Are you sure you want to remove from your connections?
The purpose of learning grammar is to write something beautiful. Or persuasive. Or inspirational. Or . . . . Fill in the blank. Authors strive for clarity, but writing is also an art. Grammar knowledge is like having a number of gadgets in your toolbox to help you get the job done. If you want to build a beautiful piece of furniture–say a patio table that will seat your guests for long, summer dinners–you need to have the right tools. Furniture has function, of course, but it also has style. Do you want the top of your table to have a beveled edge? Why? Your choice to stain the wood instead of paint it is grounded in a stylistic or functional purpose. Writing is the same! How can an author use words, syntax, and grammar to bring about an emotion in his reader? When should you start a sentence with an participial phrase? What effect does a long string of dependent clauses have on the advancement of an idea or theme? So, teaching and learning grammar is not a waste of time. To communicate well, and with a stylistic and functional purpose, writers need to understand how to use the tools of the trade–nouns, verbs, semicolons, oh my!
What About Sentence Diagraming?
I used to teach sentence diagraming. I liked the mathematics-like structure of the language and saw beauty in the variety of how words could be placed together to form an idea. Frustrated that my middle school students didn’t see it my way, I was even more discouraged that their skill in diagraming didn’t translate to beautiful composition. What was I to do?
The Vertical Planning Meeting.
As a middle school teacher and high school teacher at a small Christian school, we had a vertical planning meeting for English language art curriculum. An elementary teacher asked a high school teacher what she should be doing to prepare students for secondary school. The high school teacher responded, “Teach them how to write a sentence!” At that point, our sweet elementary teacher was not so sweet anymore. “That’s all we do!” she responded defensively.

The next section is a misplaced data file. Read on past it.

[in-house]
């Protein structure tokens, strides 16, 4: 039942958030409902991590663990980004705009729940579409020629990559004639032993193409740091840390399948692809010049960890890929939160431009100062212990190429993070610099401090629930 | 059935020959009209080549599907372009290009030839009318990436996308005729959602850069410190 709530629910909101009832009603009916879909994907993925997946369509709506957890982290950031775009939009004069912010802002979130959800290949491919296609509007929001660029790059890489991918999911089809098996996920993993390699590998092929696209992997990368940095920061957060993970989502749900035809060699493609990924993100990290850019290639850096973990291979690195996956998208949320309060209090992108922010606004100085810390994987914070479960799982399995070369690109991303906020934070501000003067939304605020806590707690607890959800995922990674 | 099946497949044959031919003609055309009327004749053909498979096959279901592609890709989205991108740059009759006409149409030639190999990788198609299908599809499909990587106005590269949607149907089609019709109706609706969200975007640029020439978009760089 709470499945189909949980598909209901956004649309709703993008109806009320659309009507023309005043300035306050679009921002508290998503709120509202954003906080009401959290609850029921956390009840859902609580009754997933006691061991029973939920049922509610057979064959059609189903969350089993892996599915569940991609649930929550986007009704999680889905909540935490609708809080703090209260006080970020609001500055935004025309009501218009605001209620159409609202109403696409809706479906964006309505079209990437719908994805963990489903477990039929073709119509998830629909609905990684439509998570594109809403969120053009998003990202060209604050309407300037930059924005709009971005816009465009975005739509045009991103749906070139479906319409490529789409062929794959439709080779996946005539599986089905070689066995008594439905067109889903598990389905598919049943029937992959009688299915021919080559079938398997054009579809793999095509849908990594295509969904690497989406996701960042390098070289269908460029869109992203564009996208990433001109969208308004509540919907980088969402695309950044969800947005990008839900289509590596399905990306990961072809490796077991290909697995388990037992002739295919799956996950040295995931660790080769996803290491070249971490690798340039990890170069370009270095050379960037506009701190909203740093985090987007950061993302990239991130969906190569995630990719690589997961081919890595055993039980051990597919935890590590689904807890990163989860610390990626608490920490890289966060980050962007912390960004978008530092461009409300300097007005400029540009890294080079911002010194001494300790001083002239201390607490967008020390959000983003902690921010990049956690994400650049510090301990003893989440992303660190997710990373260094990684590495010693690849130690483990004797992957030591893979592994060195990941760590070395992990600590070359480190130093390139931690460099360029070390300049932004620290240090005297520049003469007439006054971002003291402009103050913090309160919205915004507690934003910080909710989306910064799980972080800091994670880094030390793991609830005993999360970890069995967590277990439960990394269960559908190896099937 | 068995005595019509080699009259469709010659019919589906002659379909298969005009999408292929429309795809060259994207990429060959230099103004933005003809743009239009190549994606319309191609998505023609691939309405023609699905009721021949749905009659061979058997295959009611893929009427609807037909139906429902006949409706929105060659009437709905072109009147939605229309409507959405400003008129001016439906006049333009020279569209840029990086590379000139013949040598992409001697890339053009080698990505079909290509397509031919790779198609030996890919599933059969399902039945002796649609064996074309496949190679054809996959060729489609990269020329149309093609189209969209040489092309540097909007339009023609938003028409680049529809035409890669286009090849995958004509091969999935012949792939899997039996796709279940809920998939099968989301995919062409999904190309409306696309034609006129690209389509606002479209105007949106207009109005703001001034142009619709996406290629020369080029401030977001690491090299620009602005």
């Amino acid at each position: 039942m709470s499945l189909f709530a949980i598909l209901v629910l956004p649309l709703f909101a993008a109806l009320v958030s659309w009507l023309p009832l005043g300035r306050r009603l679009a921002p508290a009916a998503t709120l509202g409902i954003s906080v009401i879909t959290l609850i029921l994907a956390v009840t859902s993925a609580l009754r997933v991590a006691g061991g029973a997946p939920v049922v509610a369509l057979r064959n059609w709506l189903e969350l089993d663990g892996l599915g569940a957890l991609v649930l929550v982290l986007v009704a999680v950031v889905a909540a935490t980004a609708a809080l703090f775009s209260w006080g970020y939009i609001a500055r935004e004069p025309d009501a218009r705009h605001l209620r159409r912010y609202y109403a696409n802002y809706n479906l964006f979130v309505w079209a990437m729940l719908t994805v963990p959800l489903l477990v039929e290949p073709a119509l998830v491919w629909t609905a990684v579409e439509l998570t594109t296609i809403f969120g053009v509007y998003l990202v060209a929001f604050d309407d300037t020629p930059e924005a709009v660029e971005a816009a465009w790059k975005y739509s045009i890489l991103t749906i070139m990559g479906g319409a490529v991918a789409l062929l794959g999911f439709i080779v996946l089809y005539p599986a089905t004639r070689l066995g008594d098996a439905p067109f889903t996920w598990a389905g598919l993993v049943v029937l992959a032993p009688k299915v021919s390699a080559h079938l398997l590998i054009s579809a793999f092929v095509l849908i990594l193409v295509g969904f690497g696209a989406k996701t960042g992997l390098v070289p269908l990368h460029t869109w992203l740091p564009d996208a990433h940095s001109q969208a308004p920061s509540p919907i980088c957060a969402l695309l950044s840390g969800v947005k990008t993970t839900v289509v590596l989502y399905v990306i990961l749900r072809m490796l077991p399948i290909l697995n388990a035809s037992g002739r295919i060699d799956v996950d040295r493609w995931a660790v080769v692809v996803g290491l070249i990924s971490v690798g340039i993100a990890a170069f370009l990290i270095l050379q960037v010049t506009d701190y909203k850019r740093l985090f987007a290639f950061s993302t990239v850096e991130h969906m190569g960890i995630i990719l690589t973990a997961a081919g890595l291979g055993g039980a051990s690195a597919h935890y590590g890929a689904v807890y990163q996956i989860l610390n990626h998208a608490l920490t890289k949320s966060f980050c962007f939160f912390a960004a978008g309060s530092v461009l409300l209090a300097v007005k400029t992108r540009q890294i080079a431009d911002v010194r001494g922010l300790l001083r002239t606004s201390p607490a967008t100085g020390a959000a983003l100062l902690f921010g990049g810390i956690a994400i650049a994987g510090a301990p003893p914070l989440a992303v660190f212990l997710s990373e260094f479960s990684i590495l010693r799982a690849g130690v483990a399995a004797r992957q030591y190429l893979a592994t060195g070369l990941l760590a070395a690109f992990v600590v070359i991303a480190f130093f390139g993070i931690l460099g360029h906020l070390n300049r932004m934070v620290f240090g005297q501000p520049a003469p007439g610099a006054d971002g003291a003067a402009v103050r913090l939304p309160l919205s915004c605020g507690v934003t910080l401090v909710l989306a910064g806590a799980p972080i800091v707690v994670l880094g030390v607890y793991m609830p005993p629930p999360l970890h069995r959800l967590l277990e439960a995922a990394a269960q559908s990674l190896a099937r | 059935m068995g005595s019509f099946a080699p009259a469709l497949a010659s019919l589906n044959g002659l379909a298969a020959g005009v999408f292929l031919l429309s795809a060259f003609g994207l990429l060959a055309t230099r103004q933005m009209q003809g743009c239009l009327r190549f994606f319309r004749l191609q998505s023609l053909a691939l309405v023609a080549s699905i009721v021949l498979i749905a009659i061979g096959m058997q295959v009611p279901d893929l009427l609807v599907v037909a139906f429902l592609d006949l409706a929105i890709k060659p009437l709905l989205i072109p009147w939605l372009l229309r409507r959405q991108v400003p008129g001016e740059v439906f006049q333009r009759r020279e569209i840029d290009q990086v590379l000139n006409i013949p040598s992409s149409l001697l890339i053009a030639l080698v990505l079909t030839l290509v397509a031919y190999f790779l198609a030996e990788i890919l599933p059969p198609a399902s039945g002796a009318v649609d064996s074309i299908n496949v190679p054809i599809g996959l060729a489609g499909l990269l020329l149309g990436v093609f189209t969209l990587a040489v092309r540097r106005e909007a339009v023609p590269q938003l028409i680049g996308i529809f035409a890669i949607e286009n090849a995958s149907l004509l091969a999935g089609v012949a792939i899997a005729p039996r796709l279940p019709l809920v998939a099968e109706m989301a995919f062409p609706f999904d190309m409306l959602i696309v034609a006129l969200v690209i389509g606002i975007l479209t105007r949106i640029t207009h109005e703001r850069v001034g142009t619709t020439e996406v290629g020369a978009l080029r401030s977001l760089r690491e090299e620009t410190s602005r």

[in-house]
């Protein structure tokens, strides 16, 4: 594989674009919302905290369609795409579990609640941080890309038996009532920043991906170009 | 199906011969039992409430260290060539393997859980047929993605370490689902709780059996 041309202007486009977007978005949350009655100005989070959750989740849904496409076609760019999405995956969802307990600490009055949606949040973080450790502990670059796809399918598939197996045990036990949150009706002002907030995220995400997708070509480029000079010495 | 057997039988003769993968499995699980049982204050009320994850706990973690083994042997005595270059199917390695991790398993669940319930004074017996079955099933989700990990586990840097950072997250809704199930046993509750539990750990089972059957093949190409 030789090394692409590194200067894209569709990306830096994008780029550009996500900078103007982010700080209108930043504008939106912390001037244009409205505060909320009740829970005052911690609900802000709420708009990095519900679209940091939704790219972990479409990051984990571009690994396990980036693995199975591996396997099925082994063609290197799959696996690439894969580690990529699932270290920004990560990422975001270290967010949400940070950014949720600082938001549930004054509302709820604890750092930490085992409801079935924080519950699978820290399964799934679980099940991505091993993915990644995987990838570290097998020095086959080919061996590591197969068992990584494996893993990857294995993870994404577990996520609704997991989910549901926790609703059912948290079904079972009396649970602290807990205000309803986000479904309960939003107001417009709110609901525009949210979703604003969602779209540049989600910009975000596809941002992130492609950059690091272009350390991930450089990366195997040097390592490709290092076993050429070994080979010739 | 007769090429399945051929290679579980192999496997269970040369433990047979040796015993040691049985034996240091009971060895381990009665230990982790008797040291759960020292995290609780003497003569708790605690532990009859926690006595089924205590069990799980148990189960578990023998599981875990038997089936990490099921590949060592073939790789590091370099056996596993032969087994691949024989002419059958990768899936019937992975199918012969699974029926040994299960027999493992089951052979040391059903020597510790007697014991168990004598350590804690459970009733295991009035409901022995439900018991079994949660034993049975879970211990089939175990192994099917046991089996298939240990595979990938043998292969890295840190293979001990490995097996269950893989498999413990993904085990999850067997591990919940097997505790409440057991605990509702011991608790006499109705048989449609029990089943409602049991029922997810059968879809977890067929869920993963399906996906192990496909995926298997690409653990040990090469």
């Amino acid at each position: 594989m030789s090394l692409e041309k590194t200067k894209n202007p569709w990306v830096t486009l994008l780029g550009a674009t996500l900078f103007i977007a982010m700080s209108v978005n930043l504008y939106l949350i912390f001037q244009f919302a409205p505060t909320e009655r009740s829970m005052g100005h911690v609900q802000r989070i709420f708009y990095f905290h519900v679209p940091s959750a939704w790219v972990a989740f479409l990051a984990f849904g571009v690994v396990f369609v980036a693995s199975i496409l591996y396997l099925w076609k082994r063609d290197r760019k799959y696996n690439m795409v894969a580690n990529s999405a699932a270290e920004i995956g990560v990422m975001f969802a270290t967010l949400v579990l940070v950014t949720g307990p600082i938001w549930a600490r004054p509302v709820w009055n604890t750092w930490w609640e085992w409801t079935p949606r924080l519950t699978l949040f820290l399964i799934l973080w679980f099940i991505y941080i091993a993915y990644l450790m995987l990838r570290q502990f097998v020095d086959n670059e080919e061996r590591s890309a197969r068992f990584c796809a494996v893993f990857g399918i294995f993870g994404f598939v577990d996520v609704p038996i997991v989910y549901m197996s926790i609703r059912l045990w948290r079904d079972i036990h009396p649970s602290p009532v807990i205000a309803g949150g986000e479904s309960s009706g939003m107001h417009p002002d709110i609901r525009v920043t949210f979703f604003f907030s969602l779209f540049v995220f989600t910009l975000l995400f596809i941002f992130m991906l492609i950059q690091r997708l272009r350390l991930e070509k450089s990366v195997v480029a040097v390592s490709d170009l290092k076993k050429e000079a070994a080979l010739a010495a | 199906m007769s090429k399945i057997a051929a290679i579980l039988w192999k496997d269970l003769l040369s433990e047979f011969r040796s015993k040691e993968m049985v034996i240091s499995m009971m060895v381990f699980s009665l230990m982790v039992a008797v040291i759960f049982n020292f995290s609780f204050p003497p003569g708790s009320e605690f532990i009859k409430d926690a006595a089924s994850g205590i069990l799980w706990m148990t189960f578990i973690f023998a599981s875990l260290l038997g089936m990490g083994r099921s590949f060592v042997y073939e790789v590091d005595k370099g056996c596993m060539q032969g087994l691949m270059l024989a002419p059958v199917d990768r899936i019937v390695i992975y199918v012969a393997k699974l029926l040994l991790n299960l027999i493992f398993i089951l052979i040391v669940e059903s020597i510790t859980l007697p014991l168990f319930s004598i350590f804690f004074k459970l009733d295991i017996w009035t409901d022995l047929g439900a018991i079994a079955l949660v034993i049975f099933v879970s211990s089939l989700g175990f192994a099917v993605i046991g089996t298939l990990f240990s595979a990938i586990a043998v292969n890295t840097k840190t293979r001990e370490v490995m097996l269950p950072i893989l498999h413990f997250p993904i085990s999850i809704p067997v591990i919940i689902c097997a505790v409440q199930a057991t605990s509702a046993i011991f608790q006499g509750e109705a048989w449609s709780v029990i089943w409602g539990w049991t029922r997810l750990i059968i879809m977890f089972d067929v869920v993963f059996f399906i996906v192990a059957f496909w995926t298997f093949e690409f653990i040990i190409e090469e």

Research to the Rescue.
I wanted to know why my middle school and high school students couldn’t write sentences since that’s all they had done in elementary school. 😉
I discovered that students compartmentalize grammar knowledge and do not transfer their knowledge when composing pieces of writing. I also discovered that students should be combining sentences all the way through high school! We high school teachers are the ones that need to teach them how to write a sentence! As students age, their speech naturally becomes more complex; they don’t know how to punctuate those complex sentences.
Homeschool moms know a thing or two! They’ve been using the following curriculum for a long time, but once I implemented the techniques in these books, my students made quick progress that awed me. Here’s the list:
Easy Grammar. The sentence combining is the most valuable and without this aspect of the curriculum, I would not recommend it.
Donald & Jenny Killgallon texts. I start with the elementary book even with high school students as it’s hard for them. There is one caveat here–these are not texts to just give to your learners and have them go at it alone. I found that you need to explicitly teach and model and guide them along, so they have success.